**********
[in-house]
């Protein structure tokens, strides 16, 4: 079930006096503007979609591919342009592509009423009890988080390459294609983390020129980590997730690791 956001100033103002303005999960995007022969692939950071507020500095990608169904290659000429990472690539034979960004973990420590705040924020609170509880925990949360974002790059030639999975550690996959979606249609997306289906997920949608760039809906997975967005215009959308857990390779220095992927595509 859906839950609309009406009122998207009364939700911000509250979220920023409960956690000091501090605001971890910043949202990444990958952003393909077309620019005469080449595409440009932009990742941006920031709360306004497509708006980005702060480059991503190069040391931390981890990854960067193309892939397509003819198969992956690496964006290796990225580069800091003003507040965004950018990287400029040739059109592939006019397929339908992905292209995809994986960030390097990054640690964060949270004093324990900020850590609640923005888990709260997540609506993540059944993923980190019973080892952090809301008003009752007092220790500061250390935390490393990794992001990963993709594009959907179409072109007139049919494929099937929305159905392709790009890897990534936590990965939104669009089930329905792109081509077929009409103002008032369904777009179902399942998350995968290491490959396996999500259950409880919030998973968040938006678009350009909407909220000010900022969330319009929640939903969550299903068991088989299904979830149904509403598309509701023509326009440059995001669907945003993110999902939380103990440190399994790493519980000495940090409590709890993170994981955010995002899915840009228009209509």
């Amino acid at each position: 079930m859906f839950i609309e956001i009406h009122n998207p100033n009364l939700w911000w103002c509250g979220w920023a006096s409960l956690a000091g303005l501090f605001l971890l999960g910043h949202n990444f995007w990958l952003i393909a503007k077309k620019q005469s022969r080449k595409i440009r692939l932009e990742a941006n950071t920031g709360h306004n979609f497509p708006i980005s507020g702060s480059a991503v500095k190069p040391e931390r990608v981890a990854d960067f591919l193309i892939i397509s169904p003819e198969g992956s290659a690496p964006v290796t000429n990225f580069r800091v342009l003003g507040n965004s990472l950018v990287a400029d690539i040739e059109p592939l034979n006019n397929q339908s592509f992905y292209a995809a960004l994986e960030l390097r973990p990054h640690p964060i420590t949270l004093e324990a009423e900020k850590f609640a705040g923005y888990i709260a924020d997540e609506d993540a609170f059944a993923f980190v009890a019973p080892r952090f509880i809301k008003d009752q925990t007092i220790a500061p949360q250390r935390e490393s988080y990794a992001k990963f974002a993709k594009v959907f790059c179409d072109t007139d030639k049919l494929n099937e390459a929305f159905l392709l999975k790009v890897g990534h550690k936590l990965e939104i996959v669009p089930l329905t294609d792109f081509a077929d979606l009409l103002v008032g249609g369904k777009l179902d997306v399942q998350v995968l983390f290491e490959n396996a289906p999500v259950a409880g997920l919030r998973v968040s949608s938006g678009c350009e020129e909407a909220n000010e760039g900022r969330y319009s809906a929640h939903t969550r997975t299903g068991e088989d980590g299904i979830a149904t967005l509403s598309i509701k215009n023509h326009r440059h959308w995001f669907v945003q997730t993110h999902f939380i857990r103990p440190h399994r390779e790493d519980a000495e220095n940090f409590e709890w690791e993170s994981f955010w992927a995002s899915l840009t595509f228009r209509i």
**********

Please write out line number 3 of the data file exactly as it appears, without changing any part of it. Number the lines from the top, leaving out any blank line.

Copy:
């Amino acid at each position: 079930m859906f839950i609309e956001i009406h009122n998207p100033n009364l939700w911000w103002c509250g979220w920023a006096s409960l956690a000091g303005l501090f605001l971890l999960g910043h949202n990444f995007w990958l952003i393909a503007k077309k620019q005469s022969r080449k595409i440009r692939l932009e990742a941006n950071t920031g709360h306004n979609f497509p708006i980005s507020g702060s480059a991503v500095k190069p040391e931390r990608v981890a990854d960067f591919l193309i892939i397509s169904p003819e198969g992956s290659a690496p964006v290796t000429n990225f580069r800091v342009l003003g507040n965004s990472l950018v990287a400029d690539i040739e059109p592939l034979n006019n397929q339908s592509f992905y292209a995809a960004l994986e960030l390097r973990p990054h640690p964060i420590t949270l004093e324990a009423e900020k850590f609640a705040g923005y888990i709260a924020d997540e609506d993540a609170f059944a993923f980190v009890a019973p080892r952090f509880i809301k008003d009752q925990t007092i220790a500061p949360q250390r935390e490393s988080y990794a992001k990963f974002a993709k594009v959907f790059c179409d072109t007139d030639k049919l494929n099937e390459a929305f159905l392709l999975k790009v890897g990534h550690k936590l990965e939104i996959v669009p089930l329905t294609d792109f081509a077929d979606l009409l103002v008032g249609g369904k777009l179902d997306v399942q998350v995968l983390f290491e490959n396996a289906p999500v259950a409880g997920l919030r998973v968040s949608s938006g678009c350009e020129e909407a909220n000010e760039g900022r969330y319009s809906a929640h939903t969550r997975t299903g068991e088989d980590g299904i979830a149904t967005l509403s598309i509701k215009n023509h326009r440059h959308w995001f669907v945003q997730t993110h999902f939380i857990r103990p440190h399994r390779e790493d519980a000495e220095n940090f409590e709890w690791e993170s994981f955010w992927a995002s899915l840009t595509f228009r209509i």